Harassment and Bullying Policy

Preventing harassment and bullying in the workplace, and dealing with this issue correctly if it arises, is an important obligation for all Employers. A Harassment and bullying policy can set out clearly to staff:

  • what constitutes harassment and bullying

  • what Employees are to do if they are subject to harassment or bullying at work

  • the procedure the Employer will follow if a complaint about bullying or harassment is raised.

Electronic Devices/Social Media Policies

It can be useful to have a policy setting out how Employees are to use internet, voicemail and email while at work (both for business purposes or personal use). If an employer is monitoring business emails and internet use then it’s important the Employees know about this.

If a cell phone, laptop or other electronic device is provided to the Employee then an Electronic Device Policy can set out useful information about how that device is used and when it can be used, as well as how business confidentiality is to be maintained.

A Social Media Policy can clearly set out what an Employee can post on social media about their employment and other employees. It can also prohibit posting information sensitive to the Employer.

Privacy Policy

We suggest that at a minimum a Privacy Policy sets out what information is being collected, why and how the personal information is gathered, who will hold the information, how long it will be kept for, how it will be stored, and how an Employee can access and correct that information.

If an Employer is looking to use surveillance cameras in the workplace or work vehicles (either for general security or to monitor staff) then staff should be told about this in advance unless there are good reasons not to. As mentioned above Employees also need to be told how the information will be stored, that they can view it, how to make a request to view it etc.

How Pitt & Moore can help

If you would like us to review your current policies or draft new policies for your business we are happy to assist. We can also advise on how to introduce changes to policies and new policies to staff in a procedurally correct way.

Talk to us

If you would like advice on this topic or any other employment related issue please contact our Employment Team today.

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New Employment Legislation on the horizon

By Hannah-Jean McCarty

6 March 2023

There are numerous legislative changes on the horizon and employers are in for a busy year adjusting to new employment law developments.

Minimum Wage Increase

The minimum wage increase to $22.70 will come into effect from 1 April 2023. The increase is in line with recent increases in inflation and the current cost of living crisis. The starting out and training minimum wage will increase to $18.16. The effect on employees is significant, with the MBIE stating around 222,900 people are paid between $21.20 and $22.70.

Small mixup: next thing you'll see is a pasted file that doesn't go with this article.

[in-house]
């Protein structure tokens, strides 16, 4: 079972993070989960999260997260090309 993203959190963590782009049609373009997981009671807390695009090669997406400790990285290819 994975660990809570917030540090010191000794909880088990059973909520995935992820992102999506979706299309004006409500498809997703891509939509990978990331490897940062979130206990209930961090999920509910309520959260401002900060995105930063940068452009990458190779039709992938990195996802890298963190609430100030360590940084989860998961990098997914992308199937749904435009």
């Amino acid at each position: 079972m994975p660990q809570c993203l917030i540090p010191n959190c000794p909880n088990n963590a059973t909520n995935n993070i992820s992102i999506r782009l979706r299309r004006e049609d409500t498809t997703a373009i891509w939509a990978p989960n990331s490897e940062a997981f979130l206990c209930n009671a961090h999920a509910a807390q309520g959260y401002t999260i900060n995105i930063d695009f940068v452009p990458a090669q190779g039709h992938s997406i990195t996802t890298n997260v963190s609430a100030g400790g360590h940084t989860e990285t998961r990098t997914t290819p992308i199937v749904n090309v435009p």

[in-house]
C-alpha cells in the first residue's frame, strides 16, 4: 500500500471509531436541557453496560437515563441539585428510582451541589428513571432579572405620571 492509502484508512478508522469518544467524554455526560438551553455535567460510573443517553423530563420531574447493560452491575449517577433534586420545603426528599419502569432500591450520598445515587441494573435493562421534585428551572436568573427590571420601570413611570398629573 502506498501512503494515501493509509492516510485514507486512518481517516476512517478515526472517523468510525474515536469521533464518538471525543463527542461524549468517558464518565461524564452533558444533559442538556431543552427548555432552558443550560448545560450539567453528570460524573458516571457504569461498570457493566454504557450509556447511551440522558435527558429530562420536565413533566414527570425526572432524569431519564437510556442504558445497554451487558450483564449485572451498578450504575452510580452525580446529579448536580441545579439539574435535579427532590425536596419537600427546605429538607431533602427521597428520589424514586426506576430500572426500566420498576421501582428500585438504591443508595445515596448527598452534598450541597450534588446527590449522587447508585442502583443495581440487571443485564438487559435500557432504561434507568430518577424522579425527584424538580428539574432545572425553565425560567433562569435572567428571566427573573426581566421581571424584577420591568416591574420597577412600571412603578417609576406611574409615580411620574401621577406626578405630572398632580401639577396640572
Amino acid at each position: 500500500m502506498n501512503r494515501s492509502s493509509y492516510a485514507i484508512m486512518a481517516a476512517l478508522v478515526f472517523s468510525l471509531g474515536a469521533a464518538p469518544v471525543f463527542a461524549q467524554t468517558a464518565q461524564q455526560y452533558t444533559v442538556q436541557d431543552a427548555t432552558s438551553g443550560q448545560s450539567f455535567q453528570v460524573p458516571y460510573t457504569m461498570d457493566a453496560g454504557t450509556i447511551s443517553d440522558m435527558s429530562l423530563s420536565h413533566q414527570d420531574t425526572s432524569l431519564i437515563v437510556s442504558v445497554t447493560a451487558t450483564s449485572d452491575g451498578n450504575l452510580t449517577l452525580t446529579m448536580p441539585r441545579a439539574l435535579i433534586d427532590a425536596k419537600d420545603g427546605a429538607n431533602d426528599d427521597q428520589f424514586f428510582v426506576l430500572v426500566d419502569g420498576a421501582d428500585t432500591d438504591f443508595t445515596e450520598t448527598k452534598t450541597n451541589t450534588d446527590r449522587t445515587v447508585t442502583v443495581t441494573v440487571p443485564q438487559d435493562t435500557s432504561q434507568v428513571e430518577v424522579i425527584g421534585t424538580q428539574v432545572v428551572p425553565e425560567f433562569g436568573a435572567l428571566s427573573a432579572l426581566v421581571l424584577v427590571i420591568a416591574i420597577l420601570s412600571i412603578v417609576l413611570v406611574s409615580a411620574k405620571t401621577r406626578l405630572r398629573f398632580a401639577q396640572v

There are concerns as to the effect on small businesses, with the 7% wage increase on previous increases which may introduce greater wage costs to the business.

Despite no legal requirement to provide a pay rise to those on $22.70, this minimum wage increase may give rise to pay inconsistencies for more experienced employees. If not already in the pipeline, it is a good time to create a strategy for managing pay relativity.

Holiday Act Changes

Although unclear when, changes to the Holiday Act are coming, The changes will introduce more transparency and clarity in determining aspects such as leave.

Annual Leave Payments (ALP) have previously been calculated at ordinary weekly pay or the average weekly earnings over the previous twelve months. A new calculation has been added that the ALP can also be paid at the weekly earnings over the last 13 weeks. Likely to have the most effect on commission based employment, as their earnings fluctuate and thus are more likely to be affected by this new calculation.

Timeframes on leave entitlement are soon to be changed. Employees will be entitled to sick leave on their first day of employment instead of waiting 6 months. Similarly, leave entitlement will change to pro rate basis, meaning an employee will be entitled to 2 weeks leave after 6 months of employment.

Parental leave will no longer affect ALP when an employee returns to work. Previously, an employee who returned from parental leave received a reduced ALP for 12 months following their return to work. However, under the changes the returning employee will receive their full rate for annual leave.

The Employment Relations (Extended Time for Sexual Harassment) Amendment Bill

The proposed bill will extend the time a person has to raise a personal grievance (PG) involving sexual harassment from 90 days to 12 months, to acknowledge that victims of sexual harassment may require more than 90 days to feel comfortable making a complaint. The 90-day rule does not reflect the way sexual harassment occurs in practice, this extension will allow complex and difficult sexual harassment matters to be dealt with more effectively. Employers need to be aware of situations where a PG involves allegations of sexual harassment alongside other allegations. Furthermore, some have expressed disappointment that the bill does not include workplace bullying or discrimination.

If you require any further information or clarification about upcoming legislation and how they may affect your business contact Pitt & Moore’s employment team on 03 548 8349.